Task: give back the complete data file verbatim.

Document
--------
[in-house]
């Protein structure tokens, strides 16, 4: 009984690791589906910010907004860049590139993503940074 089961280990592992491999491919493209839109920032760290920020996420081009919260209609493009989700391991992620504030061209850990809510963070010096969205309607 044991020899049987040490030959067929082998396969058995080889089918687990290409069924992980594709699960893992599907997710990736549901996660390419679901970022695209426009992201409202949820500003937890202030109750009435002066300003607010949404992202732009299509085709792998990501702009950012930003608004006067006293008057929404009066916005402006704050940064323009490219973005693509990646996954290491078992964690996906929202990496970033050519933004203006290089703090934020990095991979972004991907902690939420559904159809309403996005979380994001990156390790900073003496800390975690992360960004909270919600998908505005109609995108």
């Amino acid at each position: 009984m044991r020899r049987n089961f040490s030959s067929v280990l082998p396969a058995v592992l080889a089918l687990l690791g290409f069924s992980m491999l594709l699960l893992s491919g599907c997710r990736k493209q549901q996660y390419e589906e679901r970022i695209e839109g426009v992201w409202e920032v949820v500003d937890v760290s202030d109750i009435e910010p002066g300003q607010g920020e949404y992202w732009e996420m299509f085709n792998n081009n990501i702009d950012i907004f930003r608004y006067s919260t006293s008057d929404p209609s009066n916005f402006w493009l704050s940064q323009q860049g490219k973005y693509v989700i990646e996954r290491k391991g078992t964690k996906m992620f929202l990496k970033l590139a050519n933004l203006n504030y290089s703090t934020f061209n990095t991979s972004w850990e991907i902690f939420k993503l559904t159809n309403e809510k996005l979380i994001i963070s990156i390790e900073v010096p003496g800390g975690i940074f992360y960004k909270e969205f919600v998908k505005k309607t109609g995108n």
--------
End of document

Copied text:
[in-house]
């Protein structure tokens, strides 16, 4: 009984690791589906910010907004860049590139993503940074 089961280990592992491999491919493209839109920032760290920020996420081009919260209609493009989700391991992620504030061209850990809510963070010096969205309607 044991020899049987040490030959067929082998396969058995080889089918687990290409069924992980594709699960893992599907997710990736549901996660390419679901970022695209426009992201409202949820500003937890202030109750009435002066300003607010949404992202732009299509085709792998990501702009950012930003608004006067006293008057929404009066916005402006704050940064323009490219973005693509990646996954290491078992964690996906929202990496970033050519933004203006290089703090934020990095991979972004991907902690939420559904159809309403996005979380994001990156390790900073003496800390975690992360960004909270919600998908505005109609995108």
């Amino acid at each position: 009984m044991r020899r049987n089961f040490s030959s067929v280990l082998p396969a058995v592992l080889a089918l687990l690791g290409f069924s992980m491999l594709l699960l893992s491919g599907c997710r990736k493209q549901q996660y390419e589906e679901r970022i695209e839109g426009v992201w409202e920032v949820v500003d937890v760290s202030d109750i009435e910010p002066g300003q607010g920020e949404y992202w732009e996420m299509f085709n792998n081009n990501i702009d950012i907004f930003r608004y006067s919260t006293s008057d929404p209609s009066n916005f402006w493009l704050s940064q323009q860049g490219k973005y693509v989700i990646e996954r290491k391991g078992t964690k996906m992620f929202l990496k970033l590139a050519n933004l203006n504030y290089s703090t934020f061209n990095t991979s972004w850990e991907i902690f939420k993503l559904t159809n309403e809510k996005l979380i994001i963070s990156i390790e900073v010096p003496g800390g975690i940074f992360y960004k909270e969205f919600v998908k505005k309607t109609g995108n």